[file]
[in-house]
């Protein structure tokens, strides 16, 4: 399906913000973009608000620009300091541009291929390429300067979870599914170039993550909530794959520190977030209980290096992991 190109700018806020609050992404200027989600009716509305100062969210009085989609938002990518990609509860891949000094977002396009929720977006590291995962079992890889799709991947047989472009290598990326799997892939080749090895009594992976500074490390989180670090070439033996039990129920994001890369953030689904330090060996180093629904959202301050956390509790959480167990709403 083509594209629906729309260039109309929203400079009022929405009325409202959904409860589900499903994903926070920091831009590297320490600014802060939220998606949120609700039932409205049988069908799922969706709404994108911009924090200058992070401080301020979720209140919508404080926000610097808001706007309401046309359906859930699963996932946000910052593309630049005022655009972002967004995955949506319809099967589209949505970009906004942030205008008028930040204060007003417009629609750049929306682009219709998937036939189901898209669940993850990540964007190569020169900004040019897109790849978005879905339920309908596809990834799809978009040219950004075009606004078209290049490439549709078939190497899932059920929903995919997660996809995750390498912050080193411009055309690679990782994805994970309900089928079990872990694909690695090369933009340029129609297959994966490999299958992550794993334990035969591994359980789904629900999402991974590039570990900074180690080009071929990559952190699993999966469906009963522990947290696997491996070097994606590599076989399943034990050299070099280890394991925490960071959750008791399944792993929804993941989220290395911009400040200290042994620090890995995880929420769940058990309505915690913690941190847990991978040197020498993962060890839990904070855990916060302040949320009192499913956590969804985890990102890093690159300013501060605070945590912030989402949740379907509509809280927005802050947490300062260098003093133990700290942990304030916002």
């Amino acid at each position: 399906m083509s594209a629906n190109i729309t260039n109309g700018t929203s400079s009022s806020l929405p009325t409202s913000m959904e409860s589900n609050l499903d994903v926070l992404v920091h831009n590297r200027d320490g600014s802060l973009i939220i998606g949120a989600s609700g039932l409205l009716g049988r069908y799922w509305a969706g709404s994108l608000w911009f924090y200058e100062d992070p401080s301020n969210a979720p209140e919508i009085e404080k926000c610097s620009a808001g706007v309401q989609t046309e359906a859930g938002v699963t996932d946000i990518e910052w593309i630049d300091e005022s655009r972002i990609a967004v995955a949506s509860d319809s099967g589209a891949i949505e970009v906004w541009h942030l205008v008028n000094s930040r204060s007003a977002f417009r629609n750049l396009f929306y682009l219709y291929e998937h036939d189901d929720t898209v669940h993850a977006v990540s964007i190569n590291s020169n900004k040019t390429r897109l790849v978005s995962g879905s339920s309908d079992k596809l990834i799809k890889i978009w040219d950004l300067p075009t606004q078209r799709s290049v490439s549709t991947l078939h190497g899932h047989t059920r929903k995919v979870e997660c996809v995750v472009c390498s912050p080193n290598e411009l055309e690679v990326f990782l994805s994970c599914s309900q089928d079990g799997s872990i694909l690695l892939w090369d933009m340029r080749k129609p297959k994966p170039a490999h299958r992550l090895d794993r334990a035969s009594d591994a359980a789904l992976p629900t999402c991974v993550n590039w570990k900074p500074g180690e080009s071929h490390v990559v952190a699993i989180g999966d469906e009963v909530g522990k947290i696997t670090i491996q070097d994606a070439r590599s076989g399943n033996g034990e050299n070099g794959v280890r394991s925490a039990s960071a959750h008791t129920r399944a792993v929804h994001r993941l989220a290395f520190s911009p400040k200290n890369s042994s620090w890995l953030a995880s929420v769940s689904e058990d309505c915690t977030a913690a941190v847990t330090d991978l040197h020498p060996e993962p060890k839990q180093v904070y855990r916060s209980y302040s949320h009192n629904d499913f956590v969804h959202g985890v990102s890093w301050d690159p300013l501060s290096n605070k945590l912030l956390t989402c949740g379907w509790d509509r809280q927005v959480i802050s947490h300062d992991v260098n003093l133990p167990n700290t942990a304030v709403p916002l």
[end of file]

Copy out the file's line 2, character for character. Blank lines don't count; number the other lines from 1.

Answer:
């Protein structure tokens, strides 16, 4: 399906913000973009608000620009300091541009291929390429300067979870599914170039993550909530794959520190977030209980290096992991 190109700018806020609050992404200027989600009716509305100062969210009085989609938002990518990609509860891949000094977002396009929720977006590291995962079992890889799709991947047989472009290598990326799997892939080749090895009594992976500074490390989180670090070439033996039990129920994001890369953030689904330090060996180093629904959202301050956390509790959480167990709403 083509594209629906729309260039109309929203400079009022929405009325409202959904409860589900499903994903926070920091831009590297320490600014802060939220998606949120609700039932409205049988069908799922969706709404994108911009924090200058992070401080301020979720209140919508404080926000610097808001706007309401046309359906859930699963996932946000910052593309630049005022655009972002967004995955949506319809099967589209949505970009906004942030205008008028930040204060007003417009629609750049929306682009219709998937036939189901898209669940993850990540964007190569020169900004040019897109790849978005879905339920309908596809990834799809978009040219950004075009606004078209290049490439549709078939190497899932059920929903995919997660996809995750390498912050080193411009055309690679990782994805994970309900089928079990872990694909690695090369933009340029129609297959994966490999299958992550794993334990035969591994359980789904629900999402991974590039570990900074180690080009071929990559952190699993999966469906009963522990947290696997491996070097994606590599076989399943034990050299070099280890394991925490960071959750008791399944792993929804993941989220290395911009400040200290042994620090890995995880929420769940058990309505915690913690941190847990991978040197020498993962060890839990904070855990916060302040949320009192499913956590969804985890990102890093690159300013501060605070945590912030989402949740379907509509809280927005802050947490300062260098003093133990700290942990304030916002």